2. Nice post Ari

    I found myself nodding at so many points you made. So often people make choices to do or have things for the wrong reasons. Each morning I awaken to coach people to have spiritually fulfilling and prosperous lives. While it’s my business, it is also my soul purpose and all I want to do. Every important business decision goes through a series of questions including “Will it bring me joy? Is the decision in alignment with God’s vision for my life?” When I make choices from fear or pain, I’m rarely happy with the results.

    In fact I don’t really focus on goal-setting. I like focusing on my intentions, agreements, and promises as it relates to my vision. Might seem like semantics and it’s a different energy.

    Thanks for sharing


    Lorraine Cohen’s last blog post..Life’s A Journey Not A Race Or An Event

    1. Lorraine,

      Thanks for your thoughtful comment. I think it’s interesting that you don’t really focus on goal-setting. I do wonder because you are already doing what you love to do? If you’re already living the life your heart desires, then maybe you don’t need to set goals, as goals tend to be about being some place other than where you are. I have to include myself in that statement — I have goals because I am aspiring and intending to change things in my life. But I let my goals crush me and suck joy out of the path, since all I see are the distance between here and there, and how far it seems, how overwhelmingly long the path appears.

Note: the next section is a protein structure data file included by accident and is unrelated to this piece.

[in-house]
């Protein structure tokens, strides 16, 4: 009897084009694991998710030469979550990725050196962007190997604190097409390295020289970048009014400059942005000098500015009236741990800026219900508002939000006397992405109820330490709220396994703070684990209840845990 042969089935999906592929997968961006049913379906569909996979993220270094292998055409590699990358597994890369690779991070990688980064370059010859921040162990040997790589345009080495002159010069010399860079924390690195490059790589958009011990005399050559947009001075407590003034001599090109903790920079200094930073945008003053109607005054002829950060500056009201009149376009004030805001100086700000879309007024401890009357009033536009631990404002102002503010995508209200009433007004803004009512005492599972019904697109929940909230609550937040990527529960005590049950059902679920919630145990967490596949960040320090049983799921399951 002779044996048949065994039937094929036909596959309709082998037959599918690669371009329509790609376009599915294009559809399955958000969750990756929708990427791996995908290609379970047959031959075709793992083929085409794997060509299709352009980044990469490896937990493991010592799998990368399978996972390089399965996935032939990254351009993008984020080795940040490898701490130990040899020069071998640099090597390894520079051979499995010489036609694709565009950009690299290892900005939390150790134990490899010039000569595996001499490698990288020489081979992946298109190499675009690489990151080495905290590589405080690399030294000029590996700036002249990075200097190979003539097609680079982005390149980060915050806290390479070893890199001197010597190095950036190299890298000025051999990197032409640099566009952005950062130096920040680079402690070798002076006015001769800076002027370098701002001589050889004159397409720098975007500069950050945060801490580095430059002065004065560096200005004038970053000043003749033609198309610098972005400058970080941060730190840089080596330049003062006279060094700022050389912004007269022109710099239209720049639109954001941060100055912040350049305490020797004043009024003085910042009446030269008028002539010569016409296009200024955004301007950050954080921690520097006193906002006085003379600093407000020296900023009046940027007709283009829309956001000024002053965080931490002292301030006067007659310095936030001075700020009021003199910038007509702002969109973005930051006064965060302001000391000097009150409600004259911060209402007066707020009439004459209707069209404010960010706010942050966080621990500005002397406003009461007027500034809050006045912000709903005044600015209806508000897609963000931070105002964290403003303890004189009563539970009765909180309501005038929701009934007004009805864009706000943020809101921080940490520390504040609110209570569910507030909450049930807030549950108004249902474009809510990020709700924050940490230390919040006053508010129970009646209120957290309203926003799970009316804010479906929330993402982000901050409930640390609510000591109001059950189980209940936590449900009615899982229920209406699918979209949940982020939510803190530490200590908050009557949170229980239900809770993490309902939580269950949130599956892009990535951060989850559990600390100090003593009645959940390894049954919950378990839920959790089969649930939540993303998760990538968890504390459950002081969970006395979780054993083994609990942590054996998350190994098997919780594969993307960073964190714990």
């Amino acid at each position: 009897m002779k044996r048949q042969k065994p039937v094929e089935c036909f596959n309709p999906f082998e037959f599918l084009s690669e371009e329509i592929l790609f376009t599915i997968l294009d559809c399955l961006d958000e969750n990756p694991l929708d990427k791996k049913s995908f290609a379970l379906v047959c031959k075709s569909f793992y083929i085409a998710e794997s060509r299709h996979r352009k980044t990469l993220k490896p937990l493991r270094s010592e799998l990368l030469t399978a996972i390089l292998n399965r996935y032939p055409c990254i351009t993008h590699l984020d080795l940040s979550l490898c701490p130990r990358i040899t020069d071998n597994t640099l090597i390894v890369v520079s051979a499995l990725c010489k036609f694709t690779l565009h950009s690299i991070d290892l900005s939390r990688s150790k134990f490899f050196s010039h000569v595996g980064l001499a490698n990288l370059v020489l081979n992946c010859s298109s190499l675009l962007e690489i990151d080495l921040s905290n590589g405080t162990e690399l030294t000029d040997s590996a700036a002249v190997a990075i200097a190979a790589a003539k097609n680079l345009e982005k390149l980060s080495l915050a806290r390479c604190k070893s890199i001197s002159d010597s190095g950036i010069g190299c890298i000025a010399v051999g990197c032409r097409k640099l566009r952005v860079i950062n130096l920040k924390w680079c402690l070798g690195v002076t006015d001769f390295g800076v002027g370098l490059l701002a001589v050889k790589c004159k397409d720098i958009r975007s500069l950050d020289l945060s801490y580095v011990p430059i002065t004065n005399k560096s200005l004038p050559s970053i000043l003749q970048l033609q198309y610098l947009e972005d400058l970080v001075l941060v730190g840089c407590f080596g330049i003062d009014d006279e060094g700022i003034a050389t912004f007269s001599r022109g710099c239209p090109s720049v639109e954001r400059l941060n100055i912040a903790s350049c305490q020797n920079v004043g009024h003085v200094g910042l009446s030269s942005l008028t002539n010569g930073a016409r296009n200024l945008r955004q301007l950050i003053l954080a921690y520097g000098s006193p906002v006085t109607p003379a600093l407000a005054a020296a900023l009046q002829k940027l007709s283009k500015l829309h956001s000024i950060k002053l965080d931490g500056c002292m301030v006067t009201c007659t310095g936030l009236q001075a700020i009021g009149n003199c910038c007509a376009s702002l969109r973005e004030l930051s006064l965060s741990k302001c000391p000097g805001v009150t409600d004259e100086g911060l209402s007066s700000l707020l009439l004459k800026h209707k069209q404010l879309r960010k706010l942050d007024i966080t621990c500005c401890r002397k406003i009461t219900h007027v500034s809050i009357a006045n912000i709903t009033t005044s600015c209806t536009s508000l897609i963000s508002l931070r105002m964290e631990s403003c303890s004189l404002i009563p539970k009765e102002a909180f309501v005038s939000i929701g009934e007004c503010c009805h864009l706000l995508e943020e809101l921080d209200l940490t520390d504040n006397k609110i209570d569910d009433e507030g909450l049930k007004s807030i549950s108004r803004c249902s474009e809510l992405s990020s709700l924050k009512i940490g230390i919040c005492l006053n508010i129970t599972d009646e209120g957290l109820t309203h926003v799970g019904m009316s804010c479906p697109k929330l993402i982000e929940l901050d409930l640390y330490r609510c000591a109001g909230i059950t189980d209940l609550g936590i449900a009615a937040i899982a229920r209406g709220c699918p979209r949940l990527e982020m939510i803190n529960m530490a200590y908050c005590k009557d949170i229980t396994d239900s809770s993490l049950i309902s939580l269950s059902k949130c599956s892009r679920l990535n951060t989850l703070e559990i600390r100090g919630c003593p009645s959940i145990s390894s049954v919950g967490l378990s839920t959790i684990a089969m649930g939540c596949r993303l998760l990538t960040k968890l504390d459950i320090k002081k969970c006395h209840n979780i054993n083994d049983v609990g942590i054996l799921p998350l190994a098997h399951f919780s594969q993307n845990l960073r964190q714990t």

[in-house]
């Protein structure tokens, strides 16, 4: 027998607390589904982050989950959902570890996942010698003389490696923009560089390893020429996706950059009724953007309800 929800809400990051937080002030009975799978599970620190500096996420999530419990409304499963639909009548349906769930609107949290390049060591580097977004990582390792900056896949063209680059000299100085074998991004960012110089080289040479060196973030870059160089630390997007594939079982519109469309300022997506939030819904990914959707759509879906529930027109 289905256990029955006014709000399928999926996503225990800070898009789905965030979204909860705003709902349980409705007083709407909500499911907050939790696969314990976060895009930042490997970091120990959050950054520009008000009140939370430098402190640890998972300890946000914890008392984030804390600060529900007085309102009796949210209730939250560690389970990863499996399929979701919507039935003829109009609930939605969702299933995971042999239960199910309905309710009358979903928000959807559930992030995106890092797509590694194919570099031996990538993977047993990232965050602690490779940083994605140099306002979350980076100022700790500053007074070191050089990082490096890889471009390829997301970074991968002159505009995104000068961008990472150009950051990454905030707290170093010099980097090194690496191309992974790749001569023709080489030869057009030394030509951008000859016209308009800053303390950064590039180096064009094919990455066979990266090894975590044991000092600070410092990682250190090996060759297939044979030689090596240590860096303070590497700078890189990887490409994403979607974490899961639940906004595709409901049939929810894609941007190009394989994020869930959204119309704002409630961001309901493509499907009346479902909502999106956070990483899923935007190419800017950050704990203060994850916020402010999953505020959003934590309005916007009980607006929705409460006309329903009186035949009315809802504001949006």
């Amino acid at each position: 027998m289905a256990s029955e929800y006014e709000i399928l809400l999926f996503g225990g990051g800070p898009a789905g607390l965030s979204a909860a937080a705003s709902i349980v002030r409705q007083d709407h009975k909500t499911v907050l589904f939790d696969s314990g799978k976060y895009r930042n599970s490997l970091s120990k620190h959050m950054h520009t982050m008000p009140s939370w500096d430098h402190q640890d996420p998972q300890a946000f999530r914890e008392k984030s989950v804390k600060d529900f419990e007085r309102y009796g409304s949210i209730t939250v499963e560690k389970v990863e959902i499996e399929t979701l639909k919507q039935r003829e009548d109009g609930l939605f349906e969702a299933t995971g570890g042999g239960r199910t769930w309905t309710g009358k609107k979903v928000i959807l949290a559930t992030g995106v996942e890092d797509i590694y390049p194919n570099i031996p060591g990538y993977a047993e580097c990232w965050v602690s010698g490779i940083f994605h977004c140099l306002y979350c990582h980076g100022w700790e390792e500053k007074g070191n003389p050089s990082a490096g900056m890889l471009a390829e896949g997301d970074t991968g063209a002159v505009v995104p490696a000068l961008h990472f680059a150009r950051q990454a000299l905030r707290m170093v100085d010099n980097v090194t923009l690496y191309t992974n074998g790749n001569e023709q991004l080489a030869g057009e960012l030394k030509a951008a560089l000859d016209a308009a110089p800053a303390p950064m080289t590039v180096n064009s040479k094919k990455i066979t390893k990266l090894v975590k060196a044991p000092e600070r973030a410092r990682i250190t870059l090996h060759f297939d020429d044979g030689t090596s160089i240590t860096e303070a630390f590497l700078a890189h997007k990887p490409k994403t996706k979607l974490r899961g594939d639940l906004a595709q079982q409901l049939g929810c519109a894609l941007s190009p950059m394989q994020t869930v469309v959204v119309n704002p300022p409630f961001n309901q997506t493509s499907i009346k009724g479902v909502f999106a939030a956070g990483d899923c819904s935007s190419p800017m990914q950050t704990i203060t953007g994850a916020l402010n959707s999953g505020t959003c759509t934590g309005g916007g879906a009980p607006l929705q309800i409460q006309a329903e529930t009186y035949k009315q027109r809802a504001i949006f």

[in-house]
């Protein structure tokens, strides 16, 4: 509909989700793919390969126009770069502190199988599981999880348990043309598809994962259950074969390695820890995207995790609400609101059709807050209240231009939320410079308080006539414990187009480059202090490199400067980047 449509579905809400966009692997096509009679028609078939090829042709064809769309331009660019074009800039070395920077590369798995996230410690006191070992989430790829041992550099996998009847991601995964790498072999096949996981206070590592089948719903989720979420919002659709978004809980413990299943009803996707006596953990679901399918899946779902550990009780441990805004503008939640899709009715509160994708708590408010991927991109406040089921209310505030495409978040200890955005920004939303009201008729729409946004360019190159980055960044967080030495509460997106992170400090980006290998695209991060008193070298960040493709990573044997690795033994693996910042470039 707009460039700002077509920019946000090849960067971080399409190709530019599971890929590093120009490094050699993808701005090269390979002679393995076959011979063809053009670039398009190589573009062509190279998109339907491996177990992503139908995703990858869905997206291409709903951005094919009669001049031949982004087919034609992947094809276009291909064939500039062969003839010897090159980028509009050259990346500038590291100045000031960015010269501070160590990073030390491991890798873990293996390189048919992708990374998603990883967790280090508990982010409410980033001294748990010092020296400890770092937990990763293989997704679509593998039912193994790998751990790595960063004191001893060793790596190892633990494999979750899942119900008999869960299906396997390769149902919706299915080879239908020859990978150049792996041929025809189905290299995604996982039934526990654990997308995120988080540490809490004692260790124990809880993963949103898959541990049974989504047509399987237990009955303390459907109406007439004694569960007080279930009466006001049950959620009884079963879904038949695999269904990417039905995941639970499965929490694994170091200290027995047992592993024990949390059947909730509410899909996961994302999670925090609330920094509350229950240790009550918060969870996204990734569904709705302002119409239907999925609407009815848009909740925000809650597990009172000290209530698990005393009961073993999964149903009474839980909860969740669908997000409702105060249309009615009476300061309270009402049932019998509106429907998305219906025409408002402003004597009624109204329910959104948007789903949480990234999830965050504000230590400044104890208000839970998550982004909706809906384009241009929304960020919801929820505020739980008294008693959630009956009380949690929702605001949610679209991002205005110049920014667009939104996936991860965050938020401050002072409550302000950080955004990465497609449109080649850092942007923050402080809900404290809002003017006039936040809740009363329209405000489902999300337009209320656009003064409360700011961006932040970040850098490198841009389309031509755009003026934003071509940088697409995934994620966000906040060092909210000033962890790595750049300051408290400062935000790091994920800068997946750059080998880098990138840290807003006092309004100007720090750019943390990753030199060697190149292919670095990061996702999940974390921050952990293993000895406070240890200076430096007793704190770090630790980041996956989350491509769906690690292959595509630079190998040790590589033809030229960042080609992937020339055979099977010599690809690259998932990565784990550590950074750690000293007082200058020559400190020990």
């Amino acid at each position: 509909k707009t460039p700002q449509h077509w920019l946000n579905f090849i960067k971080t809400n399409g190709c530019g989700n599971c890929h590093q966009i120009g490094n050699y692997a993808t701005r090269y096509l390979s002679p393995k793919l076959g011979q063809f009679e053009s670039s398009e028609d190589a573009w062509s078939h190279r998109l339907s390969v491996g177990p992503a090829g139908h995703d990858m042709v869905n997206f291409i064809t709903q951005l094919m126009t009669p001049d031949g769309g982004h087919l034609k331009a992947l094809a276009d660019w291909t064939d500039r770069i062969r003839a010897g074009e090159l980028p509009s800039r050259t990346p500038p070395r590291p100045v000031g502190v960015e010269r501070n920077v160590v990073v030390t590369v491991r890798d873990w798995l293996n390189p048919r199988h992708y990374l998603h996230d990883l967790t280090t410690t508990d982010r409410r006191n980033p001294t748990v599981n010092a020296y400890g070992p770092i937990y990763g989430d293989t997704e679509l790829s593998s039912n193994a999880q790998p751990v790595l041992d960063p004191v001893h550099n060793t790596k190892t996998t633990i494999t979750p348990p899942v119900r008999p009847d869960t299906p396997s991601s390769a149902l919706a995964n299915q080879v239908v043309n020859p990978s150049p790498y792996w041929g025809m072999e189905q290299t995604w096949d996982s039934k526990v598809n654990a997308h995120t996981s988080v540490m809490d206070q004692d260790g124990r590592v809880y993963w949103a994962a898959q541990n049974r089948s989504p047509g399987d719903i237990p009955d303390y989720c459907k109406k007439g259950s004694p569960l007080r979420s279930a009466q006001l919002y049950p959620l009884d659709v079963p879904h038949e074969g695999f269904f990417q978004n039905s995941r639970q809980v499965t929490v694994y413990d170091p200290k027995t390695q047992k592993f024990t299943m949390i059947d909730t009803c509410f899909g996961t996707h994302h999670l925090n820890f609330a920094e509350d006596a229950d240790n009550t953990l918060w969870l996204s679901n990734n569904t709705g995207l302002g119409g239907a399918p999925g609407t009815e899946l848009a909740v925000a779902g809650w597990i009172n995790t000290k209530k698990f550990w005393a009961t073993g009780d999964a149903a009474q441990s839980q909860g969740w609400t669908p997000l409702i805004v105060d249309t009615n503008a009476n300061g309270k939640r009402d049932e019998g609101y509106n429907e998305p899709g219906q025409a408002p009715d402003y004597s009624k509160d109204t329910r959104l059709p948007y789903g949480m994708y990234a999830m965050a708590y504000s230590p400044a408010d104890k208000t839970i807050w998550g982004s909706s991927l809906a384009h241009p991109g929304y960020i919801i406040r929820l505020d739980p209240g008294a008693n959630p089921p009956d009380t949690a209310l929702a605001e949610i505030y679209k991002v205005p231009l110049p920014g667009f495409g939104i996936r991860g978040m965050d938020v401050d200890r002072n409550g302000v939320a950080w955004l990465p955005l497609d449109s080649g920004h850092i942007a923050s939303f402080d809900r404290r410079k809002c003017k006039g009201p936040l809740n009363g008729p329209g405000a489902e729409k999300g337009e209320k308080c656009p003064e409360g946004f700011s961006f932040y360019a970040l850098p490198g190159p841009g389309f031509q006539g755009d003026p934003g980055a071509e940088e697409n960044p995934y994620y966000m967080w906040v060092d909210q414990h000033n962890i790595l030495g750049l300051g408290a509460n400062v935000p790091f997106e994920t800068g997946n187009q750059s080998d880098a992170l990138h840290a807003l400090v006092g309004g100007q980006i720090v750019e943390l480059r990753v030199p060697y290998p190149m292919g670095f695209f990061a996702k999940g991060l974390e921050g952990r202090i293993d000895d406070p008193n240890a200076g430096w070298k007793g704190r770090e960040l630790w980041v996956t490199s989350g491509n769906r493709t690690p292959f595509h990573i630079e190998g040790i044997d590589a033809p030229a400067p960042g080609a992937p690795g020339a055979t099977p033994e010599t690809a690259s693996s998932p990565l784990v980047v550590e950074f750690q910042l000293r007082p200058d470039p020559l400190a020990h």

Actually, writing this blog has been very therapeutic for me. As I try to distill the principles which I know are right in my world, it also becomes easier to live them. Besides, I’m sending these messages out to the world now, I better live what I preach! 😉

      Thanks for the exchange, that was fun.


  3. Hi Ari

    I have found that the traditional way of goal-setting can be limiting for folks. I wrote a post about Meandering with Purpose ( from a book called Goal Free Living by Steve Shapiro, who was a recent guest on my radio show. The idea is to “use a compass not a map”.

    In this way you set a direction without becoming attached to each mapped out step and be open to things coming into your life that can lead you on a path that brings you more than you could have imagined and aligns with your direction. My life’s vision is in the next phase of expansion and beckoning me to things I haven’t yet actualized. It is a bit scary and very exhilarating!


    Lorraine Cohen’s last blog post..Life’s A Journey Not A Race Or An Event

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    1. Hi Flora —

      Welcome to OBV! Thanks for checking out my post. Yes, one of the nice things about being journey-centric is that we remain flexible. Hanging on rigidly to any plan or goal can produce stress and anxiety. I need to be reminded of that constantly myself, as most of my anxiety comes from worrying whether the outcomes I desire are going to come true or not. It’s much more reliable to base my life on what I’m doing now, instead of somewhere in the future I don’t know I will have.

      Thanks for the visit — keep in touch!


  8. Great work, Ari!